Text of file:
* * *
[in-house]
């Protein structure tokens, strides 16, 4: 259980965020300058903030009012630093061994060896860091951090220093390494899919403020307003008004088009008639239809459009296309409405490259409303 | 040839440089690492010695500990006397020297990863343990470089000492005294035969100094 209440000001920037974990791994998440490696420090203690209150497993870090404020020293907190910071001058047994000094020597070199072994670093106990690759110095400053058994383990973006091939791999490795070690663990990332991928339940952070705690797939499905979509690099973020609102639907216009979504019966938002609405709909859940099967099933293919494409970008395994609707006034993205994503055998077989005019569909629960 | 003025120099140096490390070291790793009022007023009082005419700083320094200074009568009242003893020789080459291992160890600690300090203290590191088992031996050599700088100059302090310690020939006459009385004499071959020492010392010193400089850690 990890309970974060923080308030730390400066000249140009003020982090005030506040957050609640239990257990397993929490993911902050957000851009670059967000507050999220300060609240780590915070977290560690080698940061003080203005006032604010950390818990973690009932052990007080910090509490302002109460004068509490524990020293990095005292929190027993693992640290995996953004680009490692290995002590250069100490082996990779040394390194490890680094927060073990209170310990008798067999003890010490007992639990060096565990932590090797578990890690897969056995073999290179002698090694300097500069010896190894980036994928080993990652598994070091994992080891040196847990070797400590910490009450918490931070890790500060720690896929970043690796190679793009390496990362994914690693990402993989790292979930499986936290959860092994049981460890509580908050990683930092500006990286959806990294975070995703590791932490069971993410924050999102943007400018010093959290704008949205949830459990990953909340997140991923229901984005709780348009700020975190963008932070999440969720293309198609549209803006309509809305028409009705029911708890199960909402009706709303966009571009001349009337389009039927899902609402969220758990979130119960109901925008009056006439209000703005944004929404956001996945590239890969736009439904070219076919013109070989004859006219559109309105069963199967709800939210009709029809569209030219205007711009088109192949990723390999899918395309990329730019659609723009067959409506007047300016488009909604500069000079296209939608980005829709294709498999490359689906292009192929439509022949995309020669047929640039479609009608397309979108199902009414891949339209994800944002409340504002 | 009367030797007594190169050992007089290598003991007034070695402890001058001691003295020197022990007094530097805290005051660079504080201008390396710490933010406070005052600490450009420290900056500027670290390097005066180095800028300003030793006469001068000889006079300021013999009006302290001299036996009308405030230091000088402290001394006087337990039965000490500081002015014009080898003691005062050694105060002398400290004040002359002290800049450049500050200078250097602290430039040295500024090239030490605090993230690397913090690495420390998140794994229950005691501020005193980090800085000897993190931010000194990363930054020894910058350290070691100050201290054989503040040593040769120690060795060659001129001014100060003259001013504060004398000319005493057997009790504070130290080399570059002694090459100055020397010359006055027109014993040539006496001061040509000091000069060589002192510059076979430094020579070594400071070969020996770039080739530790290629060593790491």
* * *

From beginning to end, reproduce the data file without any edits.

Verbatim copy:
[in-house]
């Protein structure tokens, strides 16, 4: 259980965020300058903030009012630093061994060896860091951090220093390494899919403020307003008004088009008639239809459009296309409405490259409303 | 040839440089690492010695500990006397020297990863343990470089000492005294035969100094 209440000001920037974990791994998440490696420090203690209150497993870090404020020293907190910071001058047994000094020597070199072994670093106990690759110095400053058994383990973006091939791999490795070690663990990332991928339940952070705690797939499905979509690099973020609102639907216009979504019966938002609405709909859940099967099933293919494409970008395994609707006034993205994503055998077989005019569909629960 | 003025120099140096490390070291790793009022007023009082005419700083320094200074009568009242003893020789080459291992160890600690300090203290590191088992031996050599700088100059302090310690020939006459009385004499071959020492010392010193400089850690 990890309970974060923080308030730390400066000249140009003020982090005030506040957050609640239990257990397993929490993911902050957000851009670059967000507050999220300060609240780590915070977290560690080698940061003080203005006032604010950390818990973690009932052990007080910090509490302002109460004068509490524990020293990095005292929190027993693992640290995996953004680009490692290995002590250069100490082996990779040394390194490890680094927060073990209170310990008798067999003890010490007992639990060096565990932590090797578990890690897969056995073999290179002698090694300097500069010896190894980036994928080993990652598994070091994992080891040196847990070797400590910490009450918490931070890790500060720690896929970043690796190679793009390496990362994914690693990402993989790292979930499986936290959860092994049981460890509580908050990683930092500006990286959806990294975070995703590791932490069971993410924050999102943007400018010093959290704008949205949830459990990953909340997140991923229901984005709780348009700020975190963008932070999440969720293309198609549209803006309509809305028409009705029911708890199960909402009706709303966009571009001349009337389009039927899902609402969220758990979130119960109901925008009056006439209000703005944004929404956001996945590239890969736009439904070219076919013109070989004859006219559109309105069963199967709800939210009709029809569209030219205007711009088109192949990723390999899918395309990329730019659609723009067959409506007047300016488009909604500069000079296209939608980005829709294709498999490359689906292009192929439509022949995309020669047929640039479609009608397309979108199902009414891949339209994800944002409340504002 | 009367030797007594190169050992007089290598003991007034070695402890001058001691003295020197022990007094530097805290005051660079504080201008390396710490933010406070005052600490450009420290900056500027670290390097005066180095800028300003030793006469001068000889006079300021013999009006302290001299036996009308405030230091000088402290001394006087337990039965000490500081002015014009080898003691005062050694105060002398400290004040002359002290800049450049500050200078250097602290430039040295500024090239030490605090993230690397913090690495420390998140794994229950005691501020005193980090800085000897993190931010000194990363930054020894910058350290070691100050201290054989503040040593040769120690060795060659001129001014100060003259001013504060004398000319005493057997009790504070130290080399570059002694090459100055020397010359006055027109014993040539006496001061040509000091000069060589002192510059076979430094020579070594400071070969020996770039080739530790290629060593790491």